I can't tell you how thankful I am that we were okay. That we made it home without getting into an accident (many cars were racing to escape the storm), that we made it home without a tornado or straight line winds getting us, that the hail didn't break any windows and that our hail was "only" marble to golf-ball size. Only.
I know I called out to God when we were in our final stretch home--after leaving what little safety the tree provided during the hale storm. I don't remember what I said, but I know I needed Him to be with us right then. And He was. I am so very, very thankful. Thank you, Lord for keeping my little family safe this night.
For all that I can remember, I've never before heard so many dangerous weather terms in one evening--hale core, tornadic core, rain-wrapped rotation, updrafts, downdrafts, hail up to softball size, etc. With all of the tornadoes that hit in April and then those that hit this month, I kept imagining that this is probably what it was like for those poor people caught in the storms. They heard sirens, maybe. They only had moments to dash for cover. One couple in the last few weeks had just gotten into their van when a tornado hit them and spun their van around, doors blew open, stuff blew out. So many scary stories and so many awful and heartbreaking losses.
We didn't hear the typical train sound that a tornado makes. We didn't have our windows blow out and our ears pop with the pressure. We didn't feel our house move and shake as the storm tried to take it. I am so grateful that we didn't. But we did come close in many ways. We just didn't know what was out there. No one did. We knew what damage had just been done but that was it. For all we knew and felt and saw, at any moment what had happened to so many this violent spring season could have happened to us. But God knew all of this. He was with us through it all.
I hate fear. I hate that storms have to come at all. Sammy has asked me so many questions lately about God. About Heaven. About tornadoes. I know he's actually been really fascinated by tornadoes. He's our little science boy. But tonight they scared him. He told me that he didn't like tornadoes any more. His childlike wonder at such a powerful and amazing act of nature was finally smashed as the reality of what tornadoes really were hit home. It's been so difficult explaining to him why tornadoes come and why does God let these things happen. Sammy even asked me the other day why babies have to die. These are questions I hate that he has to ask and I pray that I find the right words to share with him. Just like so many parents, I wish I could just shelter he and Benny from all of the storms...from all of the fears in the world. I know I can't though, it's part of life. But, why do these storms have to come? Why do we have to go through them? To be stronger? To learn something? To not take our loved ones for granted? I don't know. Probably all of that and a million more reasons. Life. Sometimes that's the only answer. It's just life.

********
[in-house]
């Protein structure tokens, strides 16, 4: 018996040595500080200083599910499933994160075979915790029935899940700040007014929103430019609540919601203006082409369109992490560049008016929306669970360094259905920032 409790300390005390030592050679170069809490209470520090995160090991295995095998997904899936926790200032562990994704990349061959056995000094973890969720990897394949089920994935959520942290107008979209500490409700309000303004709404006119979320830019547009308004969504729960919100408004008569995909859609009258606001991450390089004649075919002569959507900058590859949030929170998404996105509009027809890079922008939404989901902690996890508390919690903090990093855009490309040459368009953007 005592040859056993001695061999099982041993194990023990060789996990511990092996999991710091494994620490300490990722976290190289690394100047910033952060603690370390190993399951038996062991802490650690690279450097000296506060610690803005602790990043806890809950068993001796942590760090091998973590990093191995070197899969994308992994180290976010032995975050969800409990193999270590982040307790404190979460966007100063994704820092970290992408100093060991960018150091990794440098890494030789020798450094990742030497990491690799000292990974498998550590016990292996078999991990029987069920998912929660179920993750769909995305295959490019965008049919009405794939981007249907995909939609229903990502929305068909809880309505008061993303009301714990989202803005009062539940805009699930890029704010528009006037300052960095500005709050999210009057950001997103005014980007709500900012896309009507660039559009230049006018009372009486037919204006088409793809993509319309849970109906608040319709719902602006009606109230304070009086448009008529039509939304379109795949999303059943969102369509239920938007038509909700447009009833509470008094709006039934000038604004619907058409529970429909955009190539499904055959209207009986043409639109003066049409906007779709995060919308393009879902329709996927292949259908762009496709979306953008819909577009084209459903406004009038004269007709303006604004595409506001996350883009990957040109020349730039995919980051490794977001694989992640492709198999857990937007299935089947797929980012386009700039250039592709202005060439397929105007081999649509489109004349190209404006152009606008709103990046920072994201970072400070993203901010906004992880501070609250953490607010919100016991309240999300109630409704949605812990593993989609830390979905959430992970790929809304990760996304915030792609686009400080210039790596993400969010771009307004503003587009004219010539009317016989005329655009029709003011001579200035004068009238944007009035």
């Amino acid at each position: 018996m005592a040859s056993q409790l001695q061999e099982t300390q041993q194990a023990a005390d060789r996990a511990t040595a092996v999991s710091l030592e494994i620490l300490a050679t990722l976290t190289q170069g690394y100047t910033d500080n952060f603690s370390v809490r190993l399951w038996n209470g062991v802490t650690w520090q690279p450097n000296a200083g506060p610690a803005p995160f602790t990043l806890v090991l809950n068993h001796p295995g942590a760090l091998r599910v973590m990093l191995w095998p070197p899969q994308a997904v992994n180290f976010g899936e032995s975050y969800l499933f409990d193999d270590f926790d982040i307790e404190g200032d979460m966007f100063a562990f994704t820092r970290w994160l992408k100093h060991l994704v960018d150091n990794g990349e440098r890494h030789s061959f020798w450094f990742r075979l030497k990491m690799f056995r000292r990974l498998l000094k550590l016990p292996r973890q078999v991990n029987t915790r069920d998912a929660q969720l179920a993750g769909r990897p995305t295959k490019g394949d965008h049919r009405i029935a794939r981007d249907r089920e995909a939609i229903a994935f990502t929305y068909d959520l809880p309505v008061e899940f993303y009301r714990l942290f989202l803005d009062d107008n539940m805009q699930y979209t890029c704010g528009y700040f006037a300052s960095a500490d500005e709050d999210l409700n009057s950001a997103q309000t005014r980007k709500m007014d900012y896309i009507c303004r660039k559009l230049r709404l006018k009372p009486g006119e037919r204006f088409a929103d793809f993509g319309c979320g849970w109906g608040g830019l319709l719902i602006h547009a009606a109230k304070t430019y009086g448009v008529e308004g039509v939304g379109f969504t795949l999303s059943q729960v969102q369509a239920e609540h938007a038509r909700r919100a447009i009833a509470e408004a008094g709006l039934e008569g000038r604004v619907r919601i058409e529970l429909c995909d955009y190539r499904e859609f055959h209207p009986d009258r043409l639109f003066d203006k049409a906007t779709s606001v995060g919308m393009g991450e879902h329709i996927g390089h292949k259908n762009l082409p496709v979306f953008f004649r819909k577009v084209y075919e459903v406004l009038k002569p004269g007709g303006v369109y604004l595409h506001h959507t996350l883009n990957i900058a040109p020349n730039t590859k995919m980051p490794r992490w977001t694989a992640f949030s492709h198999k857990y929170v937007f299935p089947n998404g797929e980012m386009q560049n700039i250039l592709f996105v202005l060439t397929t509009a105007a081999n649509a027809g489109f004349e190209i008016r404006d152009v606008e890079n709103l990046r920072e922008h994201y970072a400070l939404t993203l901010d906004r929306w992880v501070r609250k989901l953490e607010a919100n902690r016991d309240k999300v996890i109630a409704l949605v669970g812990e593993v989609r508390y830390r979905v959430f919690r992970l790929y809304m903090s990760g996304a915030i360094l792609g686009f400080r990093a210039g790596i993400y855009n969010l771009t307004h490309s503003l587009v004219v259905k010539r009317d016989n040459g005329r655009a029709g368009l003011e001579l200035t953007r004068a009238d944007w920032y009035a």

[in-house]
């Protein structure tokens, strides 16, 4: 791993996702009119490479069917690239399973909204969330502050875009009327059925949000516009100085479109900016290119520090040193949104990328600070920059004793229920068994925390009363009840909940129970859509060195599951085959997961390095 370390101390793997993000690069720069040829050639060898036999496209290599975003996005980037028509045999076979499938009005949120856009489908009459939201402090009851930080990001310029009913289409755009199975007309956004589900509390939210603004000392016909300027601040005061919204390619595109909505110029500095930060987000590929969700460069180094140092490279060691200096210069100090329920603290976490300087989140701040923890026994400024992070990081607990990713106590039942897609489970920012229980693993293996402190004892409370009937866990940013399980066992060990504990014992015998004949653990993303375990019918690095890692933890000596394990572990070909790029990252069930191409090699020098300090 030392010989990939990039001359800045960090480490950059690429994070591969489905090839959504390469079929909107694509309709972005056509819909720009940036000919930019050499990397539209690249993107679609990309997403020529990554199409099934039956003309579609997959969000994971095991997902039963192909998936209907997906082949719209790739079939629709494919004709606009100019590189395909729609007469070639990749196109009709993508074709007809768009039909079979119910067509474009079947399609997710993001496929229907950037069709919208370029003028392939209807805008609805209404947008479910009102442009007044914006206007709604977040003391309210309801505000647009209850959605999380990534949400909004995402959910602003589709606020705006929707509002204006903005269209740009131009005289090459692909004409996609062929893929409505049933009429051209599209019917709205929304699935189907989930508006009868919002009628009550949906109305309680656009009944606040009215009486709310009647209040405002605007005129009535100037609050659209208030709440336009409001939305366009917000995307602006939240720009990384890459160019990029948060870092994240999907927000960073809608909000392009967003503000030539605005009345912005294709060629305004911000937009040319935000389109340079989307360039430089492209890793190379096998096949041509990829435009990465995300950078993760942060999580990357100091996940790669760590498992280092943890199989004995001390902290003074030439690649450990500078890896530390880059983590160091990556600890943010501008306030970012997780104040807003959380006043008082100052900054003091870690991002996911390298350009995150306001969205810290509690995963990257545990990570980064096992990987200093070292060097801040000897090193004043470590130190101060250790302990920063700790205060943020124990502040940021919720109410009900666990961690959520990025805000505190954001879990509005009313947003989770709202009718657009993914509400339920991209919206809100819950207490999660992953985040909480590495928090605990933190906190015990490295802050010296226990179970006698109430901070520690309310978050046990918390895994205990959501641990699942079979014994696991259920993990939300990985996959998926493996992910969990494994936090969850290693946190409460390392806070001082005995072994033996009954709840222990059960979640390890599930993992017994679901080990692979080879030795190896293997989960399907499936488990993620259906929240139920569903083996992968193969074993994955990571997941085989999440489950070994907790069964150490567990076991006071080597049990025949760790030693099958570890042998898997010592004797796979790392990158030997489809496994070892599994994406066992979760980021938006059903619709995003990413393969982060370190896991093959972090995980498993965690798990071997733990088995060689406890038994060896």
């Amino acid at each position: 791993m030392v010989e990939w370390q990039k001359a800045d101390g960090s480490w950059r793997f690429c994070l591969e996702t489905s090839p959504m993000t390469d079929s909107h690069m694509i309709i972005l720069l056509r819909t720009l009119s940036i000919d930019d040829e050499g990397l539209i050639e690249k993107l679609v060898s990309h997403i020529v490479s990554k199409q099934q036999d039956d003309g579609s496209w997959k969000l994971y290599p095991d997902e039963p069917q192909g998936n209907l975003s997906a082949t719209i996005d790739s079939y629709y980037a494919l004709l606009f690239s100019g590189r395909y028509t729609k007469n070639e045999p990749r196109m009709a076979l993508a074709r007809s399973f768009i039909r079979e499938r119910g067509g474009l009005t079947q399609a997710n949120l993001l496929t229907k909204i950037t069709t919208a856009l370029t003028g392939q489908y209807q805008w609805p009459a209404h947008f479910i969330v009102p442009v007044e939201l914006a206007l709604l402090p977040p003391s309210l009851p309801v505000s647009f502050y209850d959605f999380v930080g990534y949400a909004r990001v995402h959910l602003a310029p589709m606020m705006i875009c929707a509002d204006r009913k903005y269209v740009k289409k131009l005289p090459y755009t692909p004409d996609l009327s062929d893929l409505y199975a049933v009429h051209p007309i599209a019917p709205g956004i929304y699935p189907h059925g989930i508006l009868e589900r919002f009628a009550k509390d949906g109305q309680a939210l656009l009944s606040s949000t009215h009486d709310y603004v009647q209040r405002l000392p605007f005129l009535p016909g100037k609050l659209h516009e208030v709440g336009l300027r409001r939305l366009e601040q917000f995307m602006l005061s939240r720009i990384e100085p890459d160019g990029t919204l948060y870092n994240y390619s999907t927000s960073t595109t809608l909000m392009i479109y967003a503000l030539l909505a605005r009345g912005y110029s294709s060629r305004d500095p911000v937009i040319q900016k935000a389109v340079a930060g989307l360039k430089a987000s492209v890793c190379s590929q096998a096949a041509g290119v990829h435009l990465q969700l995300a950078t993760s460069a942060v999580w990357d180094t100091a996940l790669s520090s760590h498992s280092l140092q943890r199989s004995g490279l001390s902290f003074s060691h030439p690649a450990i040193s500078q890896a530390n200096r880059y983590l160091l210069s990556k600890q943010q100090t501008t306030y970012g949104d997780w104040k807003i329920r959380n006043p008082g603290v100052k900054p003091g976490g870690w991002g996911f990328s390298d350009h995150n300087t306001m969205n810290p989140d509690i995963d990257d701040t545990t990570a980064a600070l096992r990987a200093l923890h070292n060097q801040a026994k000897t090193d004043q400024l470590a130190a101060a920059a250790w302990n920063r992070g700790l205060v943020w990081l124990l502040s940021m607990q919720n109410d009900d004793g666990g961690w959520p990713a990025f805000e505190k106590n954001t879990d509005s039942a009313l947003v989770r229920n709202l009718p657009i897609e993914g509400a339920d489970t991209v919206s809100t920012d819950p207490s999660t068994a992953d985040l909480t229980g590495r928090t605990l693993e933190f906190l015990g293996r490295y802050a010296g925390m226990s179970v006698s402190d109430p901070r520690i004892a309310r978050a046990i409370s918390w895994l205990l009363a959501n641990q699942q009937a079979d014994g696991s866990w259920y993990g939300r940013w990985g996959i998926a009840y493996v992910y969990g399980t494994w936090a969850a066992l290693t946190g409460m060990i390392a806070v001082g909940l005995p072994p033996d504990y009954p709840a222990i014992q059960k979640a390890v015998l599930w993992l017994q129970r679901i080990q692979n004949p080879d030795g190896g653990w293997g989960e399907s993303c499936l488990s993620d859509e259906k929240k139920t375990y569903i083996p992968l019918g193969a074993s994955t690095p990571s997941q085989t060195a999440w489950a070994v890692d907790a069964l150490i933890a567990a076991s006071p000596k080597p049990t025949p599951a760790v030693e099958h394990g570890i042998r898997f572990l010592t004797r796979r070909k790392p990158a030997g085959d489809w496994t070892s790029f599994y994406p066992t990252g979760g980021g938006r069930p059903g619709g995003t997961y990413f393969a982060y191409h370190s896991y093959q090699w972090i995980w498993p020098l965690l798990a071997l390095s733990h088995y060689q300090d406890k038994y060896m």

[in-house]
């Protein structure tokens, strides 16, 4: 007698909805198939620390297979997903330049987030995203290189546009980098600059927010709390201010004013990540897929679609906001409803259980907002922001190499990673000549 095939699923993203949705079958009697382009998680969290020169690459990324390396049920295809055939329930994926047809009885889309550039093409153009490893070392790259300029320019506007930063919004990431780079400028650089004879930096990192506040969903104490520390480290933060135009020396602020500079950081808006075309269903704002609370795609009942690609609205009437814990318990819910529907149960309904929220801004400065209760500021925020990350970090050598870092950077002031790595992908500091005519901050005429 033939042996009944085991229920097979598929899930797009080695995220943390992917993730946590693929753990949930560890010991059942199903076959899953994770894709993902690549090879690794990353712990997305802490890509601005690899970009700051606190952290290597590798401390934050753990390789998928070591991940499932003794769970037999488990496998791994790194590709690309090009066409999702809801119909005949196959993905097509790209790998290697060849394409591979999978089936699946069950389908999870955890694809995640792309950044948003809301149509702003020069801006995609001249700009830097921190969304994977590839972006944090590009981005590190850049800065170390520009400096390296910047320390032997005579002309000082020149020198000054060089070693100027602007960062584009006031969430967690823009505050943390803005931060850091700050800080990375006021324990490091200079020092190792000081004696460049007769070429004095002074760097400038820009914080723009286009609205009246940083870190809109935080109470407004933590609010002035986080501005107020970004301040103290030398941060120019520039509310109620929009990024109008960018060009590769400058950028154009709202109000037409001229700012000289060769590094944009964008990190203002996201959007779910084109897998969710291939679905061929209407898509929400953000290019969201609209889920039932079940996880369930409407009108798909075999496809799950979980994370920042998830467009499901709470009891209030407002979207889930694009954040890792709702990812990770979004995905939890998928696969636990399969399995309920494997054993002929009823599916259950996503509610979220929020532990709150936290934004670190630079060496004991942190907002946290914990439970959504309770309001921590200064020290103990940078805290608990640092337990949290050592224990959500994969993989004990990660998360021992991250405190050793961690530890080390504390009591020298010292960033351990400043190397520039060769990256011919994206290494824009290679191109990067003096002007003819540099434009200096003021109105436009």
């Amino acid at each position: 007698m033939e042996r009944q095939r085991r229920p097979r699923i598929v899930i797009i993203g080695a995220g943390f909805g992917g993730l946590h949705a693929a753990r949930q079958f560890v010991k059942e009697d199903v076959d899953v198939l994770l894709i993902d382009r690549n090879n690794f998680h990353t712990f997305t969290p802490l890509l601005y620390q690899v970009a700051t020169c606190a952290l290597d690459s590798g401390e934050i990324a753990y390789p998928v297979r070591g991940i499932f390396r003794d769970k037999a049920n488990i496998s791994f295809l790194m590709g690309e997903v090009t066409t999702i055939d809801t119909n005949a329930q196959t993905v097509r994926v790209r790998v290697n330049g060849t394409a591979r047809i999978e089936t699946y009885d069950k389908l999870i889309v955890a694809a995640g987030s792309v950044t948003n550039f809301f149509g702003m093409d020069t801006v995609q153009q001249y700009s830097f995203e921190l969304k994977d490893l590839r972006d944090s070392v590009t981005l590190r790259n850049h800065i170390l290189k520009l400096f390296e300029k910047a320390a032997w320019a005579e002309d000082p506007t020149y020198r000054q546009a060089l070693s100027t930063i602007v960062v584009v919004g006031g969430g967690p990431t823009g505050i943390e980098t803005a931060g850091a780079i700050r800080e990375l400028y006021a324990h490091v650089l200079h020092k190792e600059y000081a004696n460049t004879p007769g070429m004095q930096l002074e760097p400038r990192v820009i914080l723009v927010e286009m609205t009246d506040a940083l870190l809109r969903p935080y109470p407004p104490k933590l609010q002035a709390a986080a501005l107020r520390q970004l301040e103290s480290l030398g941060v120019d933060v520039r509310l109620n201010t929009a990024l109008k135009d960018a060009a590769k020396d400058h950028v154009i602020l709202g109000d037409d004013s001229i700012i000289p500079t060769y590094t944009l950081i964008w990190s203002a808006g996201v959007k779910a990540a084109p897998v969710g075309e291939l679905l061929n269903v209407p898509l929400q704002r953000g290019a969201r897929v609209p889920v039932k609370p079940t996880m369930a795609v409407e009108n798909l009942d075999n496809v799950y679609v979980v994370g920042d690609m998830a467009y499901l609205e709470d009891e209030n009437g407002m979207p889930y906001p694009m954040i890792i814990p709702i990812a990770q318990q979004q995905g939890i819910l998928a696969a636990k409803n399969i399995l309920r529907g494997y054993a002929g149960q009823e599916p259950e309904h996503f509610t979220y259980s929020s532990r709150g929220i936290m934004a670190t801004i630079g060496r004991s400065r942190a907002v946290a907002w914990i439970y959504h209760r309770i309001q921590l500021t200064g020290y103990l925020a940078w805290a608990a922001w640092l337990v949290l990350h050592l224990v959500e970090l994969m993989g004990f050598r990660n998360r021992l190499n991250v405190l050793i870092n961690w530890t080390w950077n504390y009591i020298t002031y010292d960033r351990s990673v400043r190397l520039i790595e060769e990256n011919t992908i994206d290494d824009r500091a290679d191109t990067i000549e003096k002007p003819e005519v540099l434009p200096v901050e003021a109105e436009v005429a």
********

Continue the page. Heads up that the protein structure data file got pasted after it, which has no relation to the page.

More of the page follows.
At this point, I feel totally drained. It's been a rough couple of weeks. We've been super busy, we just completed some fertility treatments and I've been very tired. I remember telling Alex just last night about how I was struggling with where to put my head and heart with these fertility treatments. To hope? To be realistic? I told him about "rainbow babies" and how they come after the storm. Funny how less than 24 hours after this conversation we find ourselves not in the midst of an 'emotional storm' (like when we lost Jacob) but in a real one.
Both storms are dangerous, scary and brought tears to my eyes. I know I tried to be strong both times. I know too that I had to cry when I needed to. For now, the weather-related storms have quieted down and we should have a relatively peaceful night to sleep. For me, the 'baby' storm threat still lies out there. If I do get pregnant, I know I'll be watching for the storm clouds looming in the distance and praying for a rainbow instead.
I hope all of you stay safe from these spring storms and any other situations that bring you darkness, fear and the unknown.
Here's to looking for our rainbows, my friends.